12th May 2021: Born On This Day - Comedian Tony Hancock
Old Time Review Daily
In this episode of Old Time Review Daily, British podcaster Jamie Dyer gives his thoughts on the career of English Comedian and Actor Tony Hancock in three minutes. He was born on the 12th of May 1924. Contact: www.OldTimeReview.co.uk #OldTimeReviewDaily Daily@OldTimeReview.co.uk
Very Nearly an Armful - A Tony Hancock Podcast - Pilot Episode
Very Nearly an Armful - A Tony Hancock Podcast
We all introduce ourselves and how we each got into Hancock’s Half Hour. We discuss the video releases in the 1980’s, and the exorbitant cost of videotape back in the day. We mention Paul Merton’s 1990’s recreations briefly along with Dad’s Army and repeats of shows, borrowing tapes from the old THAS VHS library, our quarterly magazine, ‘The Missing Page’. We discuss an overview of our upcoming topics: The Blood Donor, The First Night Party, The Rebel, TV: The 1950’s Revolution, Lost TV Soundtracks and There’s an Airfield at the Bottom of My Garden. We also chat about Tony’s relationship with Kenneth Williams and Ken’s casting in HHH and Snide’s catchphrase. Brief mentions include Fred’s Pie Stall and the ‘Hancock Collectibles’ and ‘Missing Hancocks’ CD releases. James also explains how we came to meet up virtually via Zoom and embark upon creating the podcast. With kind thanks to Robin Sebastian of ‘The Missing Hancocks’ for sportingly being our Announcer.
Episode 3.01 - Gregg Wallace screams NO, A Man Falls Over and A Tony Hancock Egg Joke
The The One Show Show
The New Elizabethans: Tony Hancock the comedy actor and star of radio and TV and film. Best known for Hancock's Half Hour, written by Ray Galton and Alan Simpson, where he epitomised the little man's struggle against the world. He was always fighting against something, quite often himself. With the advent of TV, his battles with officialdom, and his gloomy reflections on the injustices visited on him, were in every living room. Sadly he began drinking heavily and his personal life unravelled. His vulnerability was exposed in a BBC interview with John Freeman in 1960 called Face to Face. Although he went to Australia in the hope of a revival it wasn't a success and he committed suicide in 1968 at the age of 44. Yet Hancock's Half Hour is still considered one of the most important yardsticks against which British sitcoms are measured and it could be said that Alan Partridge and David Brent owe much of their success to Tony Hancock's character.The New Elizabethans have been chosen by a panel of leading historians, chaired by Lord (Tony) Hall, Chief Executive of London's Royal Opera House. The panellists were Dominic Sandbrook, Bamber Gascoigne, Sally Alexander, Jonathan Agar, Maria Misra and Sir Max Hastings.They were asked to choose: "Men and women whose actions during the reign of Elizabeth II have had a significant impact on lives in these islands and/or given the age its character, for better or worse."Producer: Clare Walker.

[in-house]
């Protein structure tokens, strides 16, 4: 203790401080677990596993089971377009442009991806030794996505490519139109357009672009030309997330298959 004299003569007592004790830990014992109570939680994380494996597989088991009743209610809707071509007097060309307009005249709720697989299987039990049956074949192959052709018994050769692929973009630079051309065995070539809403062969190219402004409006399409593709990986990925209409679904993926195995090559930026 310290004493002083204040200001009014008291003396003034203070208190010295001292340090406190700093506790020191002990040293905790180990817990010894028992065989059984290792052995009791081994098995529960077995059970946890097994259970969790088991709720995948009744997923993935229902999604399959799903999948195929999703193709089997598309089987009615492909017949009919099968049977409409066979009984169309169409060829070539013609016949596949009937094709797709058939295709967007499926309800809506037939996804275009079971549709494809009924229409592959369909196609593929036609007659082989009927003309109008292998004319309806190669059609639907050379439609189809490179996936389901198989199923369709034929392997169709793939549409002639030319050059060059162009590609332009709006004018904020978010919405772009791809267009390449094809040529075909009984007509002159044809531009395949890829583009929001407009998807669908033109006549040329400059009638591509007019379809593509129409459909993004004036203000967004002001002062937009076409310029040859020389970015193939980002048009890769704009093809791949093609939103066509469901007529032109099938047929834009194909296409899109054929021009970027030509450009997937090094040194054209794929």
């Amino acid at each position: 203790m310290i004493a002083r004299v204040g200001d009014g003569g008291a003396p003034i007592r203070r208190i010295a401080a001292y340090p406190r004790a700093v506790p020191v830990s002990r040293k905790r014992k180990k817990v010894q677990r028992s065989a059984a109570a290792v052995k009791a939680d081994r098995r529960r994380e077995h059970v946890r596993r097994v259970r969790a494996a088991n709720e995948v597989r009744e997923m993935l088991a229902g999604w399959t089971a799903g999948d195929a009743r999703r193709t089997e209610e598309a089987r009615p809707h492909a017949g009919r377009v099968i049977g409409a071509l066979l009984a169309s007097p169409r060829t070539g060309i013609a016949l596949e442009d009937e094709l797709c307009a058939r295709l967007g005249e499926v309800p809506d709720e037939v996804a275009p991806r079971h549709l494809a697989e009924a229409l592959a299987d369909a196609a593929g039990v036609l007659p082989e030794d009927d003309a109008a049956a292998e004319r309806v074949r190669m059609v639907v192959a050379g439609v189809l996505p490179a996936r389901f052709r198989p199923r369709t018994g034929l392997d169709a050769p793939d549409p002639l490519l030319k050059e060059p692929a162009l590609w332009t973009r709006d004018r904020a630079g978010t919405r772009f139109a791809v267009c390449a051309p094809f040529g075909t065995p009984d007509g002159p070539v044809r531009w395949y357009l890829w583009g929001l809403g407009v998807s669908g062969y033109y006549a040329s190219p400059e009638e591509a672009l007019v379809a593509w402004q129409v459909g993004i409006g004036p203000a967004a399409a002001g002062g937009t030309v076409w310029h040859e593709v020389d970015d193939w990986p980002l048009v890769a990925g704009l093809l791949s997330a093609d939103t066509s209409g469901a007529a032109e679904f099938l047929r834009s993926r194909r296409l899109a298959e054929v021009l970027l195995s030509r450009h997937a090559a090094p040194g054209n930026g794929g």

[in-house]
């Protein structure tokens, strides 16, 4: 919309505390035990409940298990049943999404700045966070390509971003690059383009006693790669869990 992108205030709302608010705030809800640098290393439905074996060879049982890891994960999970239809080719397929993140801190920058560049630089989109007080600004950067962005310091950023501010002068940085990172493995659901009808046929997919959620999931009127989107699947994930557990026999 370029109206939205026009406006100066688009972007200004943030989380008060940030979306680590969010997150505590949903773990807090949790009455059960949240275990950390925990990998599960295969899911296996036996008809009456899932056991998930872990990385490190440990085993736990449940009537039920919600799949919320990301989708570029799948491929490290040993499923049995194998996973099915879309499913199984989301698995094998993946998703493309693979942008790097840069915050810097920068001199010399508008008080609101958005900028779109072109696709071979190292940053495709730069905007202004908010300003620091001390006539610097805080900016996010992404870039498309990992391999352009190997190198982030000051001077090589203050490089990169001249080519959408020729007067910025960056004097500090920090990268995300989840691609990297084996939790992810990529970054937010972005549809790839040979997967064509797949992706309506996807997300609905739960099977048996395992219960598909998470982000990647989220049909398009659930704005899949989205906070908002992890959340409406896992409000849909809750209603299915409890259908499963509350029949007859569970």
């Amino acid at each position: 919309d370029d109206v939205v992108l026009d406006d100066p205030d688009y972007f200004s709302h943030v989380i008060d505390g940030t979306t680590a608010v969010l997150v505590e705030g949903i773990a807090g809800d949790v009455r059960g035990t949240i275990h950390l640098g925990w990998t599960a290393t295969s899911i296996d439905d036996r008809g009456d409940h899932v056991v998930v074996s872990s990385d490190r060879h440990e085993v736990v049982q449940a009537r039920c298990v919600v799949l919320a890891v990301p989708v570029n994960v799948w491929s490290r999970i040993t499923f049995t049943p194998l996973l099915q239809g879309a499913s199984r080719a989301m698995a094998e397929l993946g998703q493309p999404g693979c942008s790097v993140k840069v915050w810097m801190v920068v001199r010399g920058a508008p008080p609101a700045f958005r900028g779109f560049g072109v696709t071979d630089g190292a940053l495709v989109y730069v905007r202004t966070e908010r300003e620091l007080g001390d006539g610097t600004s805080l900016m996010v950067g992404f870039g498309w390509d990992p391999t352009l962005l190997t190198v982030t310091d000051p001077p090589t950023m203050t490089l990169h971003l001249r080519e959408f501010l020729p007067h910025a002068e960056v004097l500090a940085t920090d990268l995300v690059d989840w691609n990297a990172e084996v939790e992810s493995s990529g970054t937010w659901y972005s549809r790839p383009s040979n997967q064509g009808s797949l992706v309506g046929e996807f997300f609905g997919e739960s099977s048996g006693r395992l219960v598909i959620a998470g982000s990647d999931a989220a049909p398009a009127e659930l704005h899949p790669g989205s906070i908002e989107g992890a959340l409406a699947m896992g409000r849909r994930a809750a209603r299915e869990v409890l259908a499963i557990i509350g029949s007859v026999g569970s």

At long last we are back. I know we have been missing in action recently, but we are back and ready to bring you the life story's of famous people in comedy. This episode is on Tony Hancock. We will look at his early years, his disappointments and successes. His fame on Radio and TV, and his desire to be an international star.We hope you enjoy this episode of Historical Hystericals. If you enjoy the show review us on iTunes. You can contact us in Facebook under Historical Hystericals. Enjoy the show. And Have Fun. Commander Mike Music by Kevin MacLeod (incompetech.com)